Recruiters and hiring managers receive innumerable resumes each year, spending an average of only a few seconds reviewing each one, and may spend thousands of hours on the phone working to source viable candidates. This is an especially onerous task in high-demand careers where the potential employee pool may be slim. By sourcing from the inside out through employee referral programs, however, recruiters and hiring managers can rely on the networks developed by current employees. Employee referrals are filling more jobs than ever, with up to 72% of hiring managers now looking to internal sources first.. Before incentivizing employees to refer trusted contacts, however, learn how to best leverage your internal referral network to produce consistently great results.
Employee engagement is more than just an HR industry buzzword — it’s a key component of hiring and retaining great employees. For your employees make qualified referrals or recommendations for open positions, they must want to remain a member of your organization. After all, if they are dissatisfied, why would they recommend you as an employer to anyone else?
Employee engagement begins from the top down — buying into the overall mission of an organization depends on great goals, inspiring leadership, and employee empowerment. The Society for Human Resource Management defines several paradigms that drive employee engagement:
- Clear-cut direction, modeled by leadership
- Unified focus on customers
- Performance-related compensation, benefits, advancement, and rewards
- Open communication at all levels
When you model engagement from the inside out, more employees are willing to put their personal reputation on the line and recommend candidates for open roles.
Quality Before Quantity
Do you want current employees to suggest everyone they know for particular job openings, or just those people in their network who are the best fit? Obviously, the latter is of much greater benefit both to your organization and individual careers. To ensure that employee referrals are of the highest quality, the way you describe and showcase an open role must take center stage.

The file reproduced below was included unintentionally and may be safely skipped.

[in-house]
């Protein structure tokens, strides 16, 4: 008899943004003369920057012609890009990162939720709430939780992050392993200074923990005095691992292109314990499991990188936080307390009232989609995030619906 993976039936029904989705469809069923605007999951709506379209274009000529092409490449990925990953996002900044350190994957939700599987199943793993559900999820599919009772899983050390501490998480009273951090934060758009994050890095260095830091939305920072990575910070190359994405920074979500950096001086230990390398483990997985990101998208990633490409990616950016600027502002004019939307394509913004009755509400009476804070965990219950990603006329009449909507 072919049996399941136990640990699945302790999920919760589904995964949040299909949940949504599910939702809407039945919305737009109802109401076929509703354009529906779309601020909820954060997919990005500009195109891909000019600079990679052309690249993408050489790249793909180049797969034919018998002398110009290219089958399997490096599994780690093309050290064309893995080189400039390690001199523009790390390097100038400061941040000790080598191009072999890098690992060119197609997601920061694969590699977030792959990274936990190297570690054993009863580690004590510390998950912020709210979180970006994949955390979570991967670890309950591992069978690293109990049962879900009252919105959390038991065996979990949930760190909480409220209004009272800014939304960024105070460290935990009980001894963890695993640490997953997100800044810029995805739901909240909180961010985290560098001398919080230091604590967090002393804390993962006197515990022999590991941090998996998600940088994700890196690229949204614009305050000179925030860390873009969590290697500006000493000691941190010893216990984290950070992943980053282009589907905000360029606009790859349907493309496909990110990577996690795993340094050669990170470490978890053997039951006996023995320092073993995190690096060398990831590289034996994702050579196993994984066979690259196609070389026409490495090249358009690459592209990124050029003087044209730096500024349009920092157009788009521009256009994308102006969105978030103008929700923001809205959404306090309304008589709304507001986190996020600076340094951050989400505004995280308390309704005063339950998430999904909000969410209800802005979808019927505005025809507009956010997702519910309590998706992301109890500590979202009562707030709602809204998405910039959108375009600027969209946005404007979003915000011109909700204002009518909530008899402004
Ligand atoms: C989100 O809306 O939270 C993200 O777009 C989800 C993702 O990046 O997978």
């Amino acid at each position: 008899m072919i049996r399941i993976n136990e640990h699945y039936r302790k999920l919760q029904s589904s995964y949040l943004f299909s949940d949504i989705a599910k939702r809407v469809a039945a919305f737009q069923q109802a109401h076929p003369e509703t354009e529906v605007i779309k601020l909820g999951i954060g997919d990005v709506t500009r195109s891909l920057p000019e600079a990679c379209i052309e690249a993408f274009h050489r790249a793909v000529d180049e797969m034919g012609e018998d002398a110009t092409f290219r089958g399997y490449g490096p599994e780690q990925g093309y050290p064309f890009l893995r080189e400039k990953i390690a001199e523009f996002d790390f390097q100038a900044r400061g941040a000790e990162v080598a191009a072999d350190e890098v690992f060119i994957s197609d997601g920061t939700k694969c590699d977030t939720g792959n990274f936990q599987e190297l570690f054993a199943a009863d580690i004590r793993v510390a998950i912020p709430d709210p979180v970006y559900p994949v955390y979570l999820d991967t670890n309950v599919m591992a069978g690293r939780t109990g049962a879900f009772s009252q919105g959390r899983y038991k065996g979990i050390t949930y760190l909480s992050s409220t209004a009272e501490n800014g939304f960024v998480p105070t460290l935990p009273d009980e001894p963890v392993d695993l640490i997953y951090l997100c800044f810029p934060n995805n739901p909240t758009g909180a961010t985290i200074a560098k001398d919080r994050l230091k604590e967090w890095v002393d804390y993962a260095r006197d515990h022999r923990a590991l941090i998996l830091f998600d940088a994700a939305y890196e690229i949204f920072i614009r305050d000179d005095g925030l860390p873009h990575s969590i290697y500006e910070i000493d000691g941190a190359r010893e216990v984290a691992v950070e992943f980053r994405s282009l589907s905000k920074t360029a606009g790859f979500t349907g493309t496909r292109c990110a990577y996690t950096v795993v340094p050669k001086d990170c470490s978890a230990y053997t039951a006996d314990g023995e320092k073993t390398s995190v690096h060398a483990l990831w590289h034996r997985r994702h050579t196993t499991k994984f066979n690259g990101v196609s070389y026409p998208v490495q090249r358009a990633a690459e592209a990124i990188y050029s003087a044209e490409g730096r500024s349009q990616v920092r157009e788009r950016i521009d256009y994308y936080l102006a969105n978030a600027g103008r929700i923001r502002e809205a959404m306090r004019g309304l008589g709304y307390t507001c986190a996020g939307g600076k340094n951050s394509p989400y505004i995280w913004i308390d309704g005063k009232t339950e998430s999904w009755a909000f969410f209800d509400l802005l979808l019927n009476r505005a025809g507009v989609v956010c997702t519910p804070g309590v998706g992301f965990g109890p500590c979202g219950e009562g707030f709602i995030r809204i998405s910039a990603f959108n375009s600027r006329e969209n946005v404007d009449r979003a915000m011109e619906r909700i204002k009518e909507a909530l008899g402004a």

This means every single job description and list of desired candidate aptitudes must be developed individually and not regurgitated from a sample or nonspecific source. The more tightly you define what you (a) want from a candidate, (b) expect a candidate to do within a role, and (c) give back to the candidate as an employee through compensation, benefits, and career progression, the better your candidate pool will be. Without those three specific areas receiving due attention, your candidates may not be the right match for the job or may become disengaged shortly after joining your organization.
Clear-cut and tightly written career collateral lets your current employees really understand a role’s needs and recommend the best possible matches from their own networks. The Small Business Administration provides a great guide on the best ways to write job descriptions to net great candidates.
Now that you’ve made your workplace desirable to current and future employees, and your career literature is aimed at filling a highly qualified candidate pool, you’re ready to fully incentivize your employees to make terrific referrals. In a recent article, LinkedIn shares how it ramped up its own employee referral program, and following those same steps may benefit your organization as well.
- Help employees understand what you need from candidates — something you can accomplish by tightly describing open positions
- Brand your referral program so that it stands out to employees. Ensure referral program awareness and create program participation excitement
- Specifically target internal employees with marketing designed to elicit referrals.
- Ensure recruiters and hiring managers are easily linked to employees during the referral process
- Give public recognition when an internal referral leads to a great external hire. This recognition ensures more great referrals in the future and gives gratifying praise to those making referrals. That gratification can be as meaningful as any financial incentive you offer for employee referrals
When you optimize your workplace, use targeted career collateral, and design and deploy a program that is engaging, your employee referral pool can lead to terrific hires. Candidates can see the quality of your organization through the recommendations of their referrers, and they will be building careers in-house before you know it.